Thursday 26 July 2018 (Part of TdF Stage 19)
The Tour is still in the Pyrenees but the riders get an easier day today with a route following valley roads to Pau. We on the other hand will tackle the formidable Stage 19 of this year's Tour de France. We will miss out the first 60km but we are still in for a hard ride of 140km over 3 of the most famous mountains in cycling:
- The Col d'Aspin
- The Col du Tourmalet
- The Col d'Aubisque
Rather than wear ourselves out unnecessarily, our ride will start at the TOP of the Col de Peyresourde. Having a lift to the top may seem like a bit of a cop out now but you will be thanking us by the end of the ride.
We will start with the descent of the Peyresourde to Arreau. It's a good descent and the last 10km has a very gentle gradient so you will be able to get your legs warmed up before the first climb of the day - the Col d'Aspin.
The Aspin from Arreau is one of the most beautiful climbs in the Pyrenees. The road offers fantastic views of the valley below - which is just as well because you will need something to take your mind off of the last 8km of this climb, which are quite tough.
After rolling past the cows wandering around the top of the climb, the descent will take us to St. Marie de Campan and the start of the Col du Tourmalet.
The climb starts at the statue left, and is 17 fairly hard km long. After passing through a couple of hamlets at the bottom, the gradient signs start to show 9.5% quite regularly. When you get near to La Mongie ski resort, about 5km from the top, look out for Llamas! There is a fairly large herd of them up there. Beyond La Mongie you really feel as though you are in the high mountains with trees just a distant memory and rock faces dominating your view.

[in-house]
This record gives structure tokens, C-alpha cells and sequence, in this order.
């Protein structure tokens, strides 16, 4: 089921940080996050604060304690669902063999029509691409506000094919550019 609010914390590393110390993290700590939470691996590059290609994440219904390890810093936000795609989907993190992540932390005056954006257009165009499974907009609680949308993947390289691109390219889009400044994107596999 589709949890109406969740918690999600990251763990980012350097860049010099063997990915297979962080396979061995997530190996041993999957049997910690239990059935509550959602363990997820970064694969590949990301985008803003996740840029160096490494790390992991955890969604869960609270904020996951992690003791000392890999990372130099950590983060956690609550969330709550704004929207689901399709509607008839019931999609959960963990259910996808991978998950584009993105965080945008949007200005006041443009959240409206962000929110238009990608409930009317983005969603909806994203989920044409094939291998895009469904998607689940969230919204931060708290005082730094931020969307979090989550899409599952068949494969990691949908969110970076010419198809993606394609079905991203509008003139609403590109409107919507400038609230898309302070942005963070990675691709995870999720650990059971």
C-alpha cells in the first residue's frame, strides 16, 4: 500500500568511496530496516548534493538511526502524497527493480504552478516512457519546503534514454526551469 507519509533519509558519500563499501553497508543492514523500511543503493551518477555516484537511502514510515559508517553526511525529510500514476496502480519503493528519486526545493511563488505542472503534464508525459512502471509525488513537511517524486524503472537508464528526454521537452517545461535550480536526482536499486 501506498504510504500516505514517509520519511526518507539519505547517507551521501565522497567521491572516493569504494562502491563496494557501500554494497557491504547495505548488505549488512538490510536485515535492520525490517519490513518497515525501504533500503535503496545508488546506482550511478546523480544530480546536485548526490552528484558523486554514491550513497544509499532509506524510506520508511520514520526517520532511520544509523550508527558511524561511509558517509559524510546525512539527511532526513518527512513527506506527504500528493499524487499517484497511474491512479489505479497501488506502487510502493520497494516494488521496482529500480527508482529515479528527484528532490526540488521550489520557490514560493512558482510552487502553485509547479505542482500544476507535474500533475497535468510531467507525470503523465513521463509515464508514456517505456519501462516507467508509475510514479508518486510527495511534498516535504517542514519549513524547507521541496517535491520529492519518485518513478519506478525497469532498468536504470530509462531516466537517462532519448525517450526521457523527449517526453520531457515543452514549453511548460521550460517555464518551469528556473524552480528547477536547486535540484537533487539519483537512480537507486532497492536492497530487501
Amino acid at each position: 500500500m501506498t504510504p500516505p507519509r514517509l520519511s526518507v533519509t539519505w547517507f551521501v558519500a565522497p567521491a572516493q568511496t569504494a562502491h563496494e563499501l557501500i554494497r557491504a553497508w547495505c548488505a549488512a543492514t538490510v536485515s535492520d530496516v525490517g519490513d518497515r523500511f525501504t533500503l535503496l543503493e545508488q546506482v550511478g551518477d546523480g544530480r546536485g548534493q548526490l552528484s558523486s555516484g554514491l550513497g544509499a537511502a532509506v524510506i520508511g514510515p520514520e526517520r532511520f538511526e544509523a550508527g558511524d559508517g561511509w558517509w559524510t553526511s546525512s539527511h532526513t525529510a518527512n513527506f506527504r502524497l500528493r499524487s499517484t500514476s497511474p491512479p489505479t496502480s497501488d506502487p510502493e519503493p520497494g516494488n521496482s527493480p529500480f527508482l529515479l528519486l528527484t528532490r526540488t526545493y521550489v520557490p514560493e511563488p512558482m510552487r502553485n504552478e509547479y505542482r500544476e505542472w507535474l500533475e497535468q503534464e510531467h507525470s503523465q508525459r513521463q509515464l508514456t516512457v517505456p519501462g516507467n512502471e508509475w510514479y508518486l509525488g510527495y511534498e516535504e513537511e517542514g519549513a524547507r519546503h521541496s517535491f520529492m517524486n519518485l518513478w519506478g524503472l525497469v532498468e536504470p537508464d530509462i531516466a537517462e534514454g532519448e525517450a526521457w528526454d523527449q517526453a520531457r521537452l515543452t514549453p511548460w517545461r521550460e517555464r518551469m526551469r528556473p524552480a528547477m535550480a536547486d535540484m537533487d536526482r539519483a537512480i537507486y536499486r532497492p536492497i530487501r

However, after the final few hairpin bends you see the statue of the Geant du Tourmalet - the cyclist reaching the top of the mountain. You have done it!
After a refreshing drink, we then have the delights of descending through the ski resort of Barreges and on to Luz Saint Saveur at the foot of the mountain.
A steady ride down the valley will allow us to gather our strength before the final climb of the day when we reach Argeles Gazost at the foot of the Col d'Aubisque.
You get a double whammy when climbing the Aubisque from this side as you firstly need to climb the Col de Souloir. At the top of the Souloir, the road flattens out for a short time before pointing upwards again to the Aubisque summit.
The descent of the Aubisque to Laruns is a descender's dream. Twisty and steep in places it will need your full attention but will reward you with 20km of adrenaline filled fun!
When we reach Laruns, we have a journey back to Luchon in the van ahead of us so you can rest your weary legs on the journey home.
Day 5 Stats: 142km. 3890m climbed.
Friday 27 July 2018